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California’s Budget Woes Pose A Threat to Public Safety

Published: August 18, 2011

California is delinquent – yet again – on a promise to pay back “borrowed” money, and it may directly effect your health.

A recent report by the nonprofit organization Public Citizen shows that California’s Medical Board failed to enact disciplinary procedures on 710 medical doctors, even if the doctor’s own hospitals and/or medical organizations felt compelled to take actions against him or her. State budget woes (and sleight-of-hand by our governors) are making this situation worse.

Of the unpunished 710 physicians, 35% were repeatedly sued for malpractice. Now, it is important to recognize that being sued does NOT necessarily mean a doctor is bad. Many physicians who are willing to take on the toughest cases may find themselves sued in our litigious society. Tougher cases have bad outcomes more often, and with a bad outcome enters the lawyer from stage left. On the other hand, this stat does invite concern. Commenting on the California Medical Board’s inactivity as compared to other medical organizations Dr. Sidney Wolfe, Director of Public Citizen’s research group told the LA Times’: “Hospitals rarely discipline doctors. When they do, it is usually for very serious infractions”

How serious? The report by Public Citizen laid down many examples. In all cases these physician evaded discipline from the California Medical Board. To cite just three:

A surgeon (disciplined three times in 2007 and 2008) had eight malpractice payments from 1991 to 2008 totaling $2 million, including a misdiagnosis and failure to perform a procedure.

Another doctor (disciplined six times from 2005 to 2009) had privileges suspended for providing substandard care. He was judged “unable to practice safely” and had his privileges suspended in 2009 for posing an “immediate threat to health or safety”.

A third doctor (disciplined in 1991) subsequently had 15 medical malpractice payouts – totaling about $1.9 million – between 1993 and 2009. Two cases involved an object left behind after surgery.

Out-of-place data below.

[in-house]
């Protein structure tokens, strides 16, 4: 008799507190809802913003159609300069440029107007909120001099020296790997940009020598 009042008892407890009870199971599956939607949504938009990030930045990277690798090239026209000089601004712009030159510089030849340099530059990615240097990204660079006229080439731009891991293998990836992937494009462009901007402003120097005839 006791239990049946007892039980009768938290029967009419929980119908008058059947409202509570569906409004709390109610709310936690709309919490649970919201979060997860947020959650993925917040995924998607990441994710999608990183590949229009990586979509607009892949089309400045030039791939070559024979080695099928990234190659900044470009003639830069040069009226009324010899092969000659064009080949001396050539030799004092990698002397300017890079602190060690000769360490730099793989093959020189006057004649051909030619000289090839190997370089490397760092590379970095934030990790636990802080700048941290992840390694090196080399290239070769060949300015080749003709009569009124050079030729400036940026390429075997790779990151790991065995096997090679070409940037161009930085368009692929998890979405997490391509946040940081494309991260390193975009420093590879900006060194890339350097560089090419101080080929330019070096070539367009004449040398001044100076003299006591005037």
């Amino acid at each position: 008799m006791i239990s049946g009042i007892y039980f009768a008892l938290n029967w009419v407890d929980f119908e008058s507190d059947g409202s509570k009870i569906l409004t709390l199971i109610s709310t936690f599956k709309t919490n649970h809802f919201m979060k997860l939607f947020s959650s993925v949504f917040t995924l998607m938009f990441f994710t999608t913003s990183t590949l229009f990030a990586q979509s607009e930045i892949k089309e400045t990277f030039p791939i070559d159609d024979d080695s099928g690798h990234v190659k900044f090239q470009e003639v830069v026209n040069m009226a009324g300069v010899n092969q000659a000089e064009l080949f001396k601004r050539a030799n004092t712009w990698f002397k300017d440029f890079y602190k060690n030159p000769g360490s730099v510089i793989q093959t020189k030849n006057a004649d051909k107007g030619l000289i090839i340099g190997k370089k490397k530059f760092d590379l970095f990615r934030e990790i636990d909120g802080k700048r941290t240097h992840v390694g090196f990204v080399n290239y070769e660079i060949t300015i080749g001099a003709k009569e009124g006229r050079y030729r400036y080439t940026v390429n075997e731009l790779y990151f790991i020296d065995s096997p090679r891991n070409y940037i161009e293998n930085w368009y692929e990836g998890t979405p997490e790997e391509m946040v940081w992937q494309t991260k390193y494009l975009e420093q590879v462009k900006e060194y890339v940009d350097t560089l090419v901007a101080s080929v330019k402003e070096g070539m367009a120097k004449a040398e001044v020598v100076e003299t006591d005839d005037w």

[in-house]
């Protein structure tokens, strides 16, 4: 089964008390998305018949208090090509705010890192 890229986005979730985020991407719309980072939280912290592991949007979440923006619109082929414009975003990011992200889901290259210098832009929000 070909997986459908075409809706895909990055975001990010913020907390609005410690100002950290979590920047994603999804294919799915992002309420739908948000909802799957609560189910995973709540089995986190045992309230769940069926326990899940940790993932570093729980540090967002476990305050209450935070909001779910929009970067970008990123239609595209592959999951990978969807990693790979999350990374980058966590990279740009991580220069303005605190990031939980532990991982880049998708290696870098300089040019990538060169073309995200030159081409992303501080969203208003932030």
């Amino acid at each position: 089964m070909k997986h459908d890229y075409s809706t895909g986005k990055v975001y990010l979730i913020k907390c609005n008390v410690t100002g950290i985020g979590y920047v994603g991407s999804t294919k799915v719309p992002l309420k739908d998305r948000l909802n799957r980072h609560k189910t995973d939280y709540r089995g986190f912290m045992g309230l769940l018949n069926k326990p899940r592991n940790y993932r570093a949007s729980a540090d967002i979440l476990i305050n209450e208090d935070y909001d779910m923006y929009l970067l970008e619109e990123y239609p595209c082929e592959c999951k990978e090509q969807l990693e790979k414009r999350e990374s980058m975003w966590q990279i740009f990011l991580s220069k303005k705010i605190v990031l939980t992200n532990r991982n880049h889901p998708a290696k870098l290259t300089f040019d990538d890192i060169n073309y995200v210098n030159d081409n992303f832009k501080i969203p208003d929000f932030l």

Wolfe noted that in describing a doctor in California, you should not have to use the term “posing an immediate threat to health or safety” adding “The hospitals, HMOs, and peer reviews are all saying that these people are unfit to practice medicine, yet the State of California is doing nothing about it. Why are these physicians allowed to continue holding their licenses without an inquiry?” A partial, though definitely incomplete answer, is a lack of funds.

Jennifer Simones, a spokeswoman for the Medical Board, told the LA Times that state hiring freezes and budget cuts are taking their toll on the ability of the board to operate. Simones noted “we have a 20% vacancy rate and we’re trying to focus on our core functions.” Unaddressed by that response is what the Board imagines constitutes their core functions. Reigning in dubious docs seems high on the list to this correspondent.

Simones also pointed out that in 2008 Governor Schwarzenegger “borrowed” $6 million from the Medical Board’s $55 million dollar budget to spend elsewhere in the bureaucracy. That money was not repaid, as promised. Worse, Governor Brown is considering another episode of “borrowing”. Because the Board operates on fees paid by practitioners, its financial status is more secure than other state agencies.

Dr. Wolfe sent Governor Jerry Brown a letter encouraging him to investigate Pubic Citizen’s report, and fill the California Medical Board’s staffing vacancies. The Governor’s office said he will review the report, but as the LA Times previously reported Governor Jerry Brown plans on “borrowing” $9 million more from the Board.

Far and away my favorite part of this article was the comment from Brown spokeswoman Elizabeth Ashford about this potential move. She said, “It won’t contribute to the backlog because, in the event we did see an effect, we’d repay it.” This is great, if unintended comedy; better than “I haven’t done anything wrong and promise never to do it again”.

Ashford’s claim that what Brown is going to do will produce no harm because if it does (and pause a moment to enjoy that phrasing) Brown will then pay back amount that caused the harm. Never mind the fact that before the money is even removed there are 710 unresolved cases about physicians potentially posing a threat to public safety.

For its part the Board says it will tackle these matters when it has more resources to devote to them. Speaking as someone who has tried repeatedly (and failed repeatedly) to move the Board to act against a physician who is apparently mentally ill (and believe me, a potential threat to the public) I am not holding my breath.

Despite the Medical Board’s evident lack of zeal in acting in a timely and forceful manner, robbing Peter to pay Paul in our budgetary crisis is wrong. California’s physicians pay hefty fees to insure that proper supervision is made of practitioners in the state. Our governors can’t resist stealing that money (that’s what it’s called when you “borrow” money you have no intention of repaying, right?), and it only means that the Board will do a worse job than it is doing already.

Let us hope that you, dear reader, do not have an unhappy outcome with your physician on account of this financial debauchery.